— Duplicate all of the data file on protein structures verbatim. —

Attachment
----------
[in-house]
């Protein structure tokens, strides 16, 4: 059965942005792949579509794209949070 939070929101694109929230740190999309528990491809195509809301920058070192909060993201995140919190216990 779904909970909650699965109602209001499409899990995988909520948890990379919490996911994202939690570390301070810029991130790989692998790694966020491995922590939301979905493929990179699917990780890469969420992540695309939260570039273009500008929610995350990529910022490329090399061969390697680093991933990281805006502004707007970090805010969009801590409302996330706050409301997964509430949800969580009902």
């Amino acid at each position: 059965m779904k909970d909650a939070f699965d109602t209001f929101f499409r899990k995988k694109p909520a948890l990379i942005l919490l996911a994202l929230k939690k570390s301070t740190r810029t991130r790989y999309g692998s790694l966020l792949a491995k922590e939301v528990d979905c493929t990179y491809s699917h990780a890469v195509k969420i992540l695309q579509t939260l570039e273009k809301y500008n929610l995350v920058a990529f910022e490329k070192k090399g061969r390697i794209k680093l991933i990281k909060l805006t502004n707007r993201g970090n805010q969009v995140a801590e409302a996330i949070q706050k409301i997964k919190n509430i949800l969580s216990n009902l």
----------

[in-house]
């Protein structure tokens, strides 16, 4: 059965942005792949579509794209949070 939070929101694109929230740190999309528990491809195509809301920058070192909060993201995140919190216990 779904909970909650699965109602209001499409899990995988909520948890990379919490996911994202939690570390301070810029991130790989692998790694966020491995922590939301979905493929990179699917990780890469969420992540695309939260570039273009500008929610995350990529910022490329090399061969390697680093991933990281805006502004707007970090805010969009801590409302996330706050409301997964509430949800969580009902």
């Amino acid at each position: 059965m779904k909970d909650a939070f699965d109602t209001f929101f499409r899990k995988k694109p909520a948890l990379i942005l919490l996911a994202l929230k939690k570390s301070t740190r810029t991130r790989y999309g692998s790694l966020l792949a491995k922590e939301v528990d979905c493929t990179y491809s699917h990780a890469v195509k969420i992540l695309q579509t939260l570039e273009k809301y500008n929610l995350v920058a990529f910022e490329k070192k090399g061969r390697i794209k680093l991933i990281k909060l805006t502004n707007r993201g970090n805010q969009v995140a801590e409302a996330i949070q706050k409301i997964k919190n509430i949800l969580s216990n009902l």